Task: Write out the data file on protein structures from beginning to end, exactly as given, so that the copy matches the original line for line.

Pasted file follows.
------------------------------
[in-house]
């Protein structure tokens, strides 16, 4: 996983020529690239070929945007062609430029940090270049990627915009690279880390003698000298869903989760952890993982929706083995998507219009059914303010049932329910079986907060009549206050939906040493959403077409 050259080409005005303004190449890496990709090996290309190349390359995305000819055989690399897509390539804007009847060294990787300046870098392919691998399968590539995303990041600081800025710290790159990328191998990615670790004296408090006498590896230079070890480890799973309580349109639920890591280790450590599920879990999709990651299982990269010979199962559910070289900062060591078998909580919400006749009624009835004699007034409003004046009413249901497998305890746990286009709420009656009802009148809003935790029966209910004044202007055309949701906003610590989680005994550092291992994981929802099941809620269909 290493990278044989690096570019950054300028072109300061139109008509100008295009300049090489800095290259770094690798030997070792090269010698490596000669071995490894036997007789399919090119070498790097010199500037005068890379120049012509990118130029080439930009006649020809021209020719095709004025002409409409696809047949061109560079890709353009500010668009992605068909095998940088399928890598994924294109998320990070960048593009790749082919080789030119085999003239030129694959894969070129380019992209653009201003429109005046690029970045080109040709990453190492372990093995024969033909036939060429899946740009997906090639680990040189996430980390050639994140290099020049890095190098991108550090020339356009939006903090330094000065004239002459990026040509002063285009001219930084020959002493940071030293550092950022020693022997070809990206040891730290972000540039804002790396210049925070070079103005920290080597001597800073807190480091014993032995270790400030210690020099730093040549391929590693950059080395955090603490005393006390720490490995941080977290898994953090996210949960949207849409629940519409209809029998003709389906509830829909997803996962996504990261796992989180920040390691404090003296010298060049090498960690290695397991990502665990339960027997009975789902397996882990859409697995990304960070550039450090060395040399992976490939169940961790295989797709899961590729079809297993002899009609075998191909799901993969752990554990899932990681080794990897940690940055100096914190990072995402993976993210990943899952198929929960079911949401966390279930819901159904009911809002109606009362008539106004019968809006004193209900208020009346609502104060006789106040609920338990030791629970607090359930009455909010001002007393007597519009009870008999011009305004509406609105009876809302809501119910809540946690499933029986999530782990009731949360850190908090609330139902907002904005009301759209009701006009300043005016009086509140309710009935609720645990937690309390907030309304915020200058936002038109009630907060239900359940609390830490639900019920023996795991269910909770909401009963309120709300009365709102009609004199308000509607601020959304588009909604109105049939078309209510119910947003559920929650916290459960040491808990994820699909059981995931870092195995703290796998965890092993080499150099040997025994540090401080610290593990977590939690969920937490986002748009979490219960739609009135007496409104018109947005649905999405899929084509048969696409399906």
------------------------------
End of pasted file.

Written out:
[in-house]
């Protein structure tokens, strides 16, 4: 996983020529690239070929945007062609430029940090270049990627915009690279880390003698000298869903989760952890993982929706083995998507219009059914303010049932329910079986907060009549206050939906040493959403077409 050259080409005005303004190449890496990709090996290309190349390359995305000819055989690399897509390539804007009847060294990787300046870098392919691998399968590539995303990041600081800025710290790159990328191998990615670790004296408090006498590896230079070890480890799973309580349109639920890591280790450590599920879990999709990651299982990269010979199962559910070289900062060591078998909580919400006749009624009835004699007034409003004046009413249901497998305890746990286009709420009656009802009148809003935790029966209910004044202007055309949701906003610590989680005994550092291992994981929802099941809620269909 290493990278044989690096570019950054300028072109300061139109008509100008295009300049090489800095290259770094690798030997070792090269010698490596000669071995490894036997007789399919090119070498790097010199500037005068890379120049012509990118130029080439930009006649020809021209020719095709004025002409409409696809047949061109560079890709353009500010668009992605068909095998940088399928890598994924294109998320990070960048593009790749082919080789030119085999003239030129694959894969070129380019992209653009201003429109005046690029970045080109040709990453190492372990093995024969033909036939060429899946740009997906090639680990040189996430980390050639994140290099020049890095190098991108550090020339356009939006903090330094000065004239002459990026040509002063285009001219930084020959002493940071030293550092950022020693022997070809990206040891730290972000540039804002790396210049925070070079103005920290080597001597800073807190480091014993032995270790400030210690020099730093040549391929590693950059080395955090603490005393006390720490490995941080977290898994953090996210949960949207849409629940519409209809029998003709389906509830829909997803996962996504990261796992989180920040390691404090003296010298060049090498960690290695397991990502665990339960027997009975789902397996882990859409697995990304960070550039450090060395040399992976490939169940961790295989797709899961590729079809297993002899009609075998191909799901993969752990554990899932990681080794990897940690940055100096914190990072995402993976993210990943899952198929929960079911949401966390279930819901159904009911809002109606009362008539106004019968809006004193209900208020009346609502104060006789106040609920338990030791629970607090359930009455909010001002007393007597519009009870008999011009305004509406609105009876809302809501119910809540946690499933029986999530782990009731949360850190908090609330139902907002904005009301759209009701006009300043005016009086509140309710009935609720645990937690309390907030309304915020200058936002038109009630907060239900359940609390830490639900019920023996795991269910909770909401009963309120709300009365709102009609004199308000509607601020959304588009909604109105049939078309209510119910947003559920929650916290459960040491808990994820699909059981995931870092195995703290796998965890092993080499150099040997025994540090401080610290593990977590939690969920937490986002748009979490219960739609009135007496409104018109947005649905999405899929084509048969696409399906």